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Chalk & Milk Paint; The differences explained

Anybody who knows me knows how passionate I am about transforming vintage furniture into special pieces using various finishes. I am sure all of you are now asking yourselves "What is the difference between chalk and milk paint?". Here's a summary that I've put together about these two products and when I'd choose one over the other to create various finishes. Grab yourself a cuppa and enjoy!

What is Milk Paint?

Milk Paint has been around for centuries, dating back to when ancient Egyptians once used it in cave paintings. True Milk Paint is a water-based paint that comes in powder form. It contains five 100% natural ingredients; milk powder (casein), chalk, clay, limestone and natural colour pigments. I know you're most likely intimidated at the thought of mixing your own paint, but rest assured if you can mix a cup of hot chocolate you can mix milk paint! It's that easy! All you simply do is mix equal parts powder to warm water to create a consistency similar to pouring cream. When dry it gives a lovely matte finish and is famous for giving that authentic aged appeal by its ability to chip like no other form of paint can achieve.

What is Chalk Paint?

Chalk Paint is made from old recipes. Chalk Paint is a water-based paint that traditionally comes in premixed form using 100% natural ingredients containing chalk, clay, natural colour pigments and premium bonding agents. Chalk Paint is a smooth, slightly thicker paint similar to a custard like consistency. When dried it gives a lovely velvety, smooth matte finish with the ability to be easily distressed to achieve a timeworn look. Chalk Paint contains an inbuilt premium bonding agent that allows it to adhere to most surfaces with very little preparation involved, which is typically a characteristic it is famous for. When used in conjunction with other speciality finishes, it can achieve some stunning results.

Let's talk about Prep Work involved....

The premium bonding agents that Chalk Paint contains allows it to adhere to porous surfaces such as raw unfinished timber and old previously coated furniture, and non-porous surfaces such as metal, plastic and glass without the use of primers and little prep involved. Generally a good clean with a degreaser is sufficient, however those slick/glossy surfaces, I’d still recommended a scuff sand to create "tooth" for the paint to adhere to. My favourite saying is "your paint finish is only as good as the time you put into prep". Take the time to prep your piece properly, Remember a light scuff sand only, there is no need to sand back to bare timber.

Milk Paint adheres best to porous surfaces; it LOVES raw timber! It has the same prep work as chalk paint for porous surfaces; clean and if necessary scuff sand. Milk Paint doesn't contain the binders found in other paints that make it grip and adhere to slick/glossy or non-porous surfaces, and therefore naturally chips and flakes off randomly creating an authentic chippy look. For these surfaces, additional steps can be taken to ensure the milk paint adheres in a manner you wish it to. For the adventurous and creative type like me, I embrace this and "go with it" willing to risk the amount of chippiness that is achieved (is that even a word?). For those wanting some level of control over the amount of chippiness, simply scuff sand where you want adhesion to occur, and avoid sanding where you want chipping to occur. If you’re wanting solid coverage with little to no chipping, you can add a product called bonding agent. By adding bonding agent into you milk paint mixture prior to painting, you are essentially providing your mix with an inbuilt primer and creating superior bonding properties. At this point, theres no turning back. If you change your mind after you’ve painted, and you decide you want to distress or make your piece chip, you will have a hard time doing this. You will have to work twice as hard to sand it and get it to chip. This stuff is powerful when it comes to bonding!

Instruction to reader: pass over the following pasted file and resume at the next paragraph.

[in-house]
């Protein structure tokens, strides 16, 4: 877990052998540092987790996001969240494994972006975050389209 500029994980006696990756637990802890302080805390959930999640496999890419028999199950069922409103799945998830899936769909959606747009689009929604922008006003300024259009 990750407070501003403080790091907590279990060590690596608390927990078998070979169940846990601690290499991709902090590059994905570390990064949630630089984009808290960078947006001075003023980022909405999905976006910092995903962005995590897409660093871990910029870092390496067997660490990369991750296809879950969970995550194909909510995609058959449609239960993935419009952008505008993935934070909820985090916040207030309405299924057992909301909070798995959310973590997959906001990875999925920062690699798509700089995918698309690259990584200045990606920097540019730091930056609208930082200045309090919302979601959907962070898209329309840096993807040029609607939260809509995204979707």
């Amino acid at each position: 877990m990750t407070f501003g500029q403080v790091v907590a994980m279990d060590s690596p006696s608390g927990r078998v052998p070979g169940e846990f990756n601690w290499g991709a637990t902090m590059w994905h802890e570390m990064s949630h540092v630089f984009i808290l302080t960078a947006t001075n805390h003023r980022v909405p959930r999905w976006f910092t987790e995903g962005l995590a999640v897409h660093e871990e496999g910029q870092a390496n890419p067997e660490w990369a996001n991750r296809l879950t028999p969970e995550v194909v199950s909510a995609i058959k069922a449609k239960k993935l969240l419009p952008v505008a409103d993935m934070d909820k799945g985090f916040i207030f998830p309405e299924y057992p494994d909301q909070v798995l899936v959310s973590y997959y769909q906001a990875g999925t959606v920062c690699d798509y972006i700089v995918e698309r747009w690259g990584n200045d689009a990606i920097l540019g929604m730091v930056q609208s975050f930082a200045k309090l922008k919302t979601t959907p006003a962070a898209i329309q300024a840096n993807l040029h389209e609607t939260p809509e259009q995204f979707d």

Milk Paint & Chalk Paint finishes and when I'd choose one over the other.

Both Milk Paint & Chalk Paint dry to a lovely matte finish, however both products produce different finishes and there are times when I'd choose one over the other and vice versa.

Milk Paint when watered down and applied to raw timber creates the perfect stain as it soaks into the pores of the timber grain. Milk Paint as stated earlier is famous for its chippy look, so if you love the "perfectly imperfect" rustic chippy look then this product is made for it. When milk paint dries, and no bonding agent is applied it will chip off randomly creating an authentic aged appeal. It can then be sanded smooth and sealed. Milk Painted pieces with a chippy finish suit a rustic farmhouse style perfectly. If used with a bonding agent as a solid coverage it will suit just about any style.

Chalk Paint when used in conjunction with coloured waxes or glaze on carved ornate detail gives a stunning French Provincial appeal. Chalk Paint given its slightly thicker consistency can be used to create texture, or sanded smooth for a flawless finish. Chalk Paint can be easily distressed by deliberately wet or dry sanding over areas commonly prone to wear to imitate a timeworn appearance. Chalk Paint is perfect for a French Provincial, French Country or Hamptons Style.

Both products can be sealed with beeswax, hemp oil or polyacrilic sealers depending on the finish you wish to achieve and the purpose of the piece being sealed.

So there you have it, a complete summary of Chalk Paint and Milk Paint and when you might choose one over the other for your project. Happy Painting!!

xxMeg xx